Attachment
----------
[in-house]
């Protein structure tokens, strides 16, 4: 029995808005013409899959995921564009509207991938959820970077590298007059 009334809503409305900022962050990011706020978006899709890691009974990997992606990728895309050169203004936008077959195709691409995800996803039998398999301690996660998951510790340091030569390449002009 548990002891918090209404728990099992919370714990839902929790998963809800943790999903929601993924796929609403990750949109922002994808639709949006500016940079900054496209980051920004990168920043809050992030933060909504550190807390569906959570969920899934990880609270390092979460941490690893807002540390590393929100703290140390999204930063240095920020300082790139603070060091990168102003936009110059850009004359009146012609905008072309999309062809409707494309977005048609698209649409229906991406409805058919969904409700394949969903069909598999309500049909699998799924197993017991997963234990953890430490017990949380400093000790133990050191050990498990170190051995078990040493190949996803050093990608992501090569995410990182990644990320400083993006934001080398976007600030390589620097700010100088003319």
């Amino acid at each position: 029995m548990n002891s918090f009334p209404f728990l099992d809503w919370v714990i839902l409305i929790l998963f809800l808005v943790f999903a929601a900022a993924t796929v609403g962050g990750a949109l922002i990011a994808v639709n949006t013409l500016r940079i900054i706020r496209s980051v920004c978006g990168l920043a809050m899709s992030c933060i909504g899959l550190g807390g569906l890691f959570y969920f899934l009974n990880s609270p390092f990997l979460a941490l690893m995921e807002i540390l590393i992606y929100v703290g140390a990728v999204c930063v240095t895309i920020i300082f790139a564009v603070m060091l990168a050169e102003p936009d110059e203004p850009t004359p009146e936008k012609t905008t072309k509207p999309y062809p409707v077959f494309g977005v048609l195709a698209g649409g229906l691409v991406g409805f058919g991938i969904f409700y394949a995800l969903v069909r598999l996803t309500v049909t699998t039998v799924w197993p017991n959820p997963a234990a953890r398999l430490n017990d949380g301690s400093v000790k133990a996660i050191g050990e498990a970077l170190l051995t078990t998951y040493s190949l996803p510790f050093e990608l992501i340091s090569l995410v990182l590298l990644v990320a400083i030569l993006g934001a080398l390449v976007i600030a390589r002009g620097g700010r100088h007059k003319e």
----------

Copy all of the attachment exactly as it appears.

[in-house]
């Protein structure tokens, strides 16, 4: 029995808005013409899959995921564009509207991938959820970077590298007059 009334809503409305900022962050990011706020978006899709890691009974990997992606990728895309050169203004936008077959195709691409995800996803039998398999301690996660998951510790340091030569390449002009 548990002891918090209404728990099992919370714990839902929790998963809800943790999903929601993924796929609403990750949109922002994808639709949006500016940079900054496209980051920004990168920043809050992030933060909504550190807390569906959570969920899934990880609270390092979460941490690893807002540390590393929100703290140390999204930063240095920020300082790139603070060091990168102003936009110059850009004359009146012609905008072309999309062809409707494309977005048609698209649409229906991406409805058919969904409700394949969903069909598999309500049909699998799924197993017991997963234990953890430490017990949380400093000790133990050191050990498990170190051995078990040493190949996803050093990608992501090569995410990182990644990320400083993006934001080398976007600030390589620097700010100088003319």
């Amino acid at each position: 029995m548990n002891s918090f009334p209404f728990l099992d809503w919370v714990i839902l409305i929790l998963f809800l808005v943790f999903a929601a900022a993924t796929v609403g962050g990750a949109l922002i990011a994808v639709n949006t013409l500016r940079i900054i706020r496209s980051v920004c978006g990168l920043a809050m899709s992030c933060i909504g899959l550190g807390g569906l890691f959570y969920f899934l009974n990880s609270p390092f990997l979460a941490l690893m995921e807002i540390l590393i992606y929100v703290g140390a990728v999204c930063v240095t895309i920020i300082f790139a564009v603070m060091l990168a050169e102003p936009d110059e203004p850009t004359p009146e936008k012609t905008t072309k509207p999309y062809p409707v077959f494309g977005v048609l195709a698209g649409g229906l691409v991406g409805f058919g991938i969904f409700y394949a995800l969903v069909r598999l996803t309500v049909t699998t039998v799924w197993p017991n959820p997963a234990a953890r398999l430490n017990d949380g301690s400093v000790k133990a996660i050191g050990e498990a970077l170190l051995t078990t998951y040493s190949l996803p510790f050093e990608l992501i340091s090569l995410v990182l590298l990644v990320a400083i030569l993006g934001a080398l390449v976007i600030a390589r002009g620097g700010r100088h007059k003319e």